Thursday, February 27, 2014

A God's Eye View of the Apocalypse by R.J. Spears


A God’s Eye View of the Apocalypse

by R.J. Spears



“How are those alpha joints?” Yuri Pierzynskiy, the commander of the mission, asked for the twentieth time that day.

“The ones that still function are holding their own,” Mike Wexler, the flight engineer responded, trying to keep a calm, even tone. “But they’re not going to last.”

“How much longer?” Pierzynskiy asked.

“Who knows?” Wexler replied. “Not long would be my best guess.”

The two men exchanged grim looks, but soldiered on as they were trained to do. They were experienced problem solvers and that’s what they did. Even in the face of overwhelming and very long odds.

Neither one of them asked the real question. What would happen when they did fail? They already knew the answer. Once the joints went, they’d lose stabilization. Then it would only be a matter of time before things went downhill. Fast.

Every major system had either failed or was at the precipice of failing. More than once, they thought it was over, but the space station held. They typically had supply runs from the Russian space shuttle at least every other month, but with the outbreak on Earth, no shuttles had been in the air for months. Down on Earth, they had bigger fish to fry.

The international space station was designed to last for twenty or thirty years. The fact it was still in space in 2030 was a major miracle in the face of diminished funding and lack of enthusiasm for anything to do with the space program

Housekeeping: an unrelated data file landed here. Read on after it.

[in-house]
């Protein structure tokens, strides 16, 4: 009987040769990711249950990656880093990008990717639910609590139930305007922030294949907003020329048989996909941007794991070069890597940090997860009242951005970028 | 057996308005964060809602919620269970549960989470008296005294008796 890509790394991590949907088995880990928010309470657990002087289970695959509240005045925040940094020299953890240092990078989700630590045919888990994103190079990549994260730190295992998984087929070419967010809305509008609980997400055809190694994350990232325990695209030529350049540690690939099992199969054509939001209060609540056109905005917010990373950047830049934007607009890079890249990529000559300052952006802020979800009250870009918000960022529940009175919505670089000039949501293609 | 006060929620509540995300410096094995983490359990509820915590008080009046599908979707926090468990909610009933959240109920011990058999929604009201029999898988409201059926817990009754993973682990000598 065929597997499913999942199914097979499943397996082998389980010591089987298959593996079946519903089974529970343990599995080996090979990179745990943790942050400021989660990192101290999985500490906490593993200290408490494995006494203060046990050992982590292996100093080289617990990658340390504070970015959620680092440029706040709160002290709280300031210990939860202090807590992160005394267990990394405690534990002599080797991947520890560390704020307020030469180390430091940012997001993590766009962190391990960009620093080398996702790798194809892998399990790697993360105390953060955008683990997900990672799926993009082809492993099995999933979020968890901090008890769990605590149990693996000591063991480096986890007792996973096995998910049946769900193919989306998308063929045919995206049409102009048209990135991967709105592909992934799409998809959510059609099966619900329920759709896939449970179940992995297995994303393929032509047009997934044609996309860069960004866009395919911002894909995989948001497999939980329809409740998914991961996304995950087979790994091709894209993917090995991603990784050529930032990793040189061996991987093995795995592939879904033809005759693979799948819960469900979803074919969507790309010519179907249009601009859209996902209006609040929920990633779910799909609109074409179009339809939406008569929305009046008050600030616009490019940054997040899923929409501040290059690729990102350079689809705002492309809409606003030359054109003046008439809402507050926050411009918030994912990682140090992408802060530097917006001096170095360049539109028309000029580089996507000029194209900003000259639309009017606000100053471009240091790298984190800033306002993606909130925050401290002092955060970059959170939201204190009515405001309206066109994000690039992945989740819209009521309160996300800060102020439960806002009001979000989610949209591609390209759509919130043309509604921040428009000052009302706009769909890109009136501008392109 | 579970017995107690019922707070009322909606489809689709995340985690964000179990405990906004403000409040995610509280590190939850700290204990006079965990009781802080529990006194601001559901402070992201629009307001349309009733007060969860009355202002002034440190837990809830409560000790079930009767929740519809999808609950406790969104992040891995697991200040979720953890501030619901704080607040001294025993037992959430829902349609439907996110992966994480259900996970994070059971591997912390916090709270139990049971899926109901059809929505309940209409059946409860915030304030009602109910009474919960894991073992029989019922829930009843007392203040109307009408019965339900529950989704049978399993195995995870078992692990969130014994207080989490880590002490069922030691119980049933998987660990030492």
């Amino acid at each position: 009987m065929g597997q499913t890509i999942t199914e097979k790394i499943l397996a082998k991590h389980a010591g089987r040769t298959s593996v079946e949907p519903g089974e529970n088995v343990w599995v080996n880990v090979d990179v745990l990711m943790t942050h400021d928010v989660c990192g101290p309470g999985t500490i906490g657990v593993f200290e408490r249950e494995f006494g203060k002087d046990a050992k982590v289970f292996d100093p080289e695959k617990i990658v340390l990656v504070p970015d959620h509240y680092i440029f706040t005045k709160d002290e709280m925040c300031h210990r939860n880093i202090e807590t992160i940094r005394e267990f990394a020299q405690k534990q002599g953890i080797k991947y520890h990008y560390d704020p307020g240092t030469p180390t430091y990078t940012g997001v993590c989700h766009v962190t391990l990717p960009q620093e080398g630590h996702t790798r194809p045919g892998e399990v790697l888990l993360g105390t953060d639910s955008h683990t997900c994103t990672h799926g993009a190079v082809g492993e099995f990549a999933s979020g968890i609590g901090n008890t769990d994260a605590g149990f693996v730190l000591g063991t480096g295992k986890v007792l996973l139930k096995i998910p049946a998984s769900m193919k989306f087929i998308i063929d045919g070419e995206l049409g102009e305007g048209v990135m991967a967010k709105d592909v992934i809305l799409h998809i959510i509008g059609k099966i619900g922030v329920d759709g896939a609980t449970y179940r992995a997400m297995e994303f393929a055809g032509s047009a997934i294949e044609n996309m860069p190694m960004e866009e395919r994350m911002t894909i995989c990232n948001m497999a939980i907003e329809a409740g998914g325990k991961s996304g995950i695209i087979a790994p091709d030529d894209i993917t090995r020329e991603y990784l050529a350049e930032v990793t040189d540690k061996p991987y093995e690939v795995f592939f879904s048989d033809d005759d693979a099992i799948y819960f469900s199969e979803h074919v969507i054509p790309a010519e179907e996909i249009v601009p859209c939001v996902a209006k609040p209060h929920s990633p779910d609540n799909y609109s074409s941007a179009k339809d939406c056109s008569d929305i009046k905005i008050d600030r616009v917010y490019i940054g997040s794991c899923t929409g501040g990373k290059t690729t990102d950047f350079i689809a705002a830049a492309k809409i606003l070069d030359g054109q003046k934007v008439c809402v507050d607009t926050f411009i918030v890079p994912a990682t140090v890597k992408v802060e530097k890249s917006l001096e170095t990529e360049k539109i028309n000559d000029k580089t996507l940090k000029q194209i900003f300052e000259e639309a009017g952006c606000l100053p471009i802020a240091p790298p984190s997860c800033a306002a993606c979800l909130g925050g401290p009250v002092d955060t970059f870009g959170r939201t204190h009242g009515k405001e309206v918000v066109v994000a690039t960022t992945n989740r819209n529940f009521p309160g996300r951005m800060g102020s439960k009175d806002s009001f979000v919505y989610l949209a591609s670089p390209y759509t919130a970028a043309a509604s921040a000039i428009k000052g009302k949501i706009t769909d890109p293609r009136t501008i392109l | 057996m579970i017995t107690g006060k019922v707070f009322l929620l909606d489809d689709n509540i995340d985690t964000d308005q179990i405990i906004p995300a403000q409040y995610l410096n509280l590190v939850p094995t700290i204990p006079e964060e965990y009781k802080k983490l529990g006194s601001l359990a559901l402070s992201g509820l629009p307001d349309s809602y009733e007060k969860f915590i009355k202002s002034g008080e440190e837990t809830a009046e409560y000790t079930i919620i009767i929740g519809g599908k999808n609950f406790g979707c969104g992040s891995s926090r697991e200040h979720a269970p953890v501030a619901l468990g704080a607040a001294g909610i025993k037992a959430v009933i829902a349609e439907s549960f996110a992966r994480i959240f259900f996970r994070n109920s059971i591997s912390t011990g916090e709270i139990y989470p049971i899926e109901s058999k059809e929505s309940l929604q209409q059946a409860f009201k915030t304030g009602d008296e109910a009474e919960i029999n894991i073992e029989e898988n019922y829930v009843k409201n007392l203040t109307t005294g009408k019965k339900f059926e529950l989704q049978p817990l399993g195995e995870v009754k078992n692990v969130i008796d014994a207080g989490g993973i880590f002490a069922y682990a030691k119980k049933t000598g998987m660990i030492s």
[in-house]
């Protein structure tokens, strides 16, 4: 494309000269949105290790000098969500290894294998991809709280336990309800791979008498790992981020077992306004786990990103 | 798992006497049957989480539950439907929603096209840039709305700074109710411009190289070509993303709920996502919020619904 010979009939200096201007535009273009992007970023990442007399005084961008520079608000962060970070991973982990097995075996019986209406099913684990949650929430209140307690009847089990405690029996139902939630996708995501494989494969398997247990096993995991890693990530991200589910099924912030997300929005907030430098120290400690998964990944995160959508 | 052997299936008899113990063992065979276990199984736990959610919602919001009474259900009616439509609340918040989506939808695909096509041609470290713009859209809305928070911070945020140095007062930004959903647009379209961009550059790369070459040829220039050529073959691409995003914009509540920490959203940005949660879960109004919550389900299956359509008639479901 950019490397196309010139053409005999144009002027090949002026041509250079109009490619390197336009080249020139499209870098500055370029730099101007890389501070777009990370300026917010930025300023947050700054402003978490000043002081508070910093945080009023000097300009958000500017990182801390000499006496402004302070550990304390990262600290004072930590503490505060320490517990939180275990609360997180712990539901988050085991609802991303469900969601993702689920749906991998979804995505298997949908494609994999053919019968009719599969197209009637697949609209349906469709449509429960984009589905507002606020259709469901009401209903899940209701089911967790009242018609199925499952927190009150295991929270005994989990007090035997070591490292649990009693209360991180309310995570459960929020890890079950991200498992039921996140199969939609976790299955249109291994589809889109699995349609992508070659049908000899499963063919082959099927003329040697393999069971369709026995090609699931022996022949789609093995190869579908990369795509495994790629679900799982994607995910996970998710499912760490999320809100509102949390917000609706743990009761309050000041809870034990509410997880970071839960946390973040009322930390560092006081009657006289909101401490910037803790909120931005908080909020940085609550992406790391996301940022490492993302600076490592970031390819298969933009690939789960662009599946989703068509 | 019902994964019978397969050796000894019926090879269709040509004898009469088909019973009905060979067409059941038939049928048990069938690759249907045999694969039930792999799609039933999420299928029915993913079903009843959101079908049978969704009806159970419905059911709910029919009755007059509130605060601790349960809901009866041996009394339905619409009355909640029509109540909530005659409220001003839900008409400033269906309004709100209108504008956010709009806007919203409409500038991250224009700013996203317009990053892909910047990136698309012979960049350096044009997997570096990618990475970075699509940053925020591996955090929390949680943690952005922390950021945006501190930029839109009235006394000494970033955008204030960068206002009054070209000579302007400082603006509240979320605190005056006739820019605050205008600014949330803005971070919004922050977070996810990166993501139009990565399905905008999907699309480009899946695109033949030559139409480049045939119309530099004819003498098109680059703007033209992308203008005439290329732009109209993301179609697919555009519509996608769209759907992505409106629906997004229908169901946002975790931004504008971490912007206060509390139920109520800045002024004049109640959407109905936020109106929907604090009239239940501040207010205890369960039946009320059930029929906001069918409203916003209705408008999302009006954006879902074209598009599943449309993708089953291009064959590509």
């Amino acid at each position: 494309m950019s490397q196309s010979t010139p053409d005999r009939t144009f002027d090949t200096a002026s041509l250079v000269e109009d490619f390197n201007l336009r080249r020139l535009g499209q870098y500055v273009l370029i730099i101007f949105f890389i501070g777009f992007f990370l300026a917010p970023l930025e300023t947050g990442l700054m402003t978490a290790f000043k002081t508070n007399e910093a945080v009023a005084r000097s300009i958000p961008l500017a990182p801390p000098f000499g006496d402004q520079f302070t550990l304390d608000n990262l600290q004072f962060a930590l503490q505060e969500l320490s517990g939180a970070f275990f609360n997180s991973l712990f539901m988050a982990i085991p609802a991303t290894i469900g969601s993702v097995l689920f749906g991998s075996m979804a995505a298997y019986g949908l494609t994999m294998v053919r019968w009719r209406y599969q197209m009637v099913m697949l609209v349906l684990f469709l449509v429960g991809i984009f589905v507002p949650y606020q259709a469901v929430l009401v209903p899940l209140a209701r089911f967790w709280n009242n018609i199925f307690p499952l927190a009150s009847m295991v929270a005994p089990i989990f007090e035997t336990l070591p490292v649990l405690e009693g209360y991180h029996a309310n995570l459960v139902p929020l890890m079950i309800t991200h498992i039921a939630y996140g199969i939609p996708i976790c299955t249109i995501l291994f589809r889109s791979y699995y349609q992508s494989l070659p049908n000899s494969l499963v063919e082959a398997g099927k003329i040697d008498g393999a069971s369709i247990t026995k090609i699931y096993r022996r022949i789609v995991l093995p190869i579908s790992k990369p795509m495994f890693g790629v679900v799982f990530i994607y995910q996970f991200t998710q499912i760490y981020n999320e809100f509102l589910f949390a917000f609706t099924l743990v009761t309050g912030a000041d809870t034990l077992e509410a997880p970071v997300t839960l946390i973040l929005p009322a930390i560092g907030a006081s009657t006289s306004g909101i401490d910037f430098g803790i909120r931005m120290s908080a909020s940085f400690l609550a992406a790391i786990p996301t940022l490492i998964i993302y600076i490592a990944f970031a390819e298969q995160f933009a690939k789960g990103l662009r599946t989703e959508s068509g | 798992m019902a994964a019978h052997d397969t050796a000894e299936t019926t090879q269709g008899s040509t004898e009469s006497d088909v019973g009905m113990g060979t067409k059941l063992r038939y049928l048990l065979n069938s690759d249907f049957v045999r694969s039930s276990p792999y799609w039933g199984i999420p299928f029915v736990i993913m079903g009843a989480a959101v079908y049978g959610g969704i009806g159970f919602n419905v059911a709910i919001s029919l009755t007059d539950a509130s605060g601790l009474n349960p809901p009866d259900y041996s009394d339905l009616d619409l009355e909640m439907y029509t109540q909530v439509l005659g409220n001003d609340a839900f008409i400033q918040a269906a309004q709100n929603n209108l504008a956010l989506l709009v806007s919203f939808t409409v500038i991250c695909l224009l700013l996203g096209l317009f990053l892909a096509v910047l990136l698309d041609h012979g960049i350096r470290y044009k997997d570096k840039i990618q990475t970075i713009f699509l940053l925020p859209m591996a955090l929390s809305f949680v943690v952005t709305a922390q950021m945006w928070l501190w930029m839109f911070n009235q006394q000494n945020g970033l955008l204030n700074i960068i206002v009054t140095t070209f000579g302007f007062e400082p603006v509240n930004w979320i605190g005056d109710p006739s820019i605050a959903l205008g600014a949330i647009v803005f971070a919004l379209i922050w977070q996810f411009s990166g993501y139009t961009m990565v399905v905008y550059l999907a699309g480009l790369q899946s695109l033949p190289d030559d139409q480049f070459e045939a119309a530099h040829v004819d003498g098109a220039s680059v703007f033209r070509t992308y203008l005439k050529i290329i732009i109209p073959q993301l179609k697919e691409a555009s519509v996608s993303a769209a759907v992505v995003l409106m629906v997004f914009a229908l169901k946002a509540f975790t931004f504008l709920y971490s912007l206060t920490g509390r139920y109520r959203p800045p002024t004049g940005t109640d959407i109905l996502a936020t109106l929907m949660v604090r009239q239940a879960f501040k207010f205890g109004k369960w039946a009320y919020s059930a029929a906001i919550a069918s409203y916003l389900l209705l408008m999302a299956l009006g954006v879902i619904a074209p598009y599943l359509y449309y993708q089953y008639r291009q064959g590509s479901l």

No one on Terra Firma knew what was happen when the virus first hit. The dead coming back to life and attacking and killing the living -- who had any experience with that? It was the thing of low-budget horror movies, not any reality that actual people experienced.

It started out in South America and spread south and north. Somehow it jumped to Europe and then worked its way to Asia and down to Africa.

The crew had been watching the virus spread for the past nine months. At 250 miles above the Earth, no one had a better view. If you could depict the view in any sort of positive light. They watched as cities went dark. They saw the bombings as the military tried to stop the spread of the zombie virus. The bombings started in Latin America with massive drops of firebombs. These bombings presented brilliant and intense blossoms of orange and white visible even from space. It was the most macabre fireworks show ever witnessed.

Matching those explosions to the lives lost was something they tried never to do. Even contemplating the loss of life on Earth sent such a psychic and emotional shockwave through them. It was too terrible to contemplate. When the bombings went from conventional warheads, albeit very large ones, to nuclear, they knew things were going badly for the people of the surface. They watched the plumes of the mushroom clouds over Africa and knew things were lost, but didn’t admit it.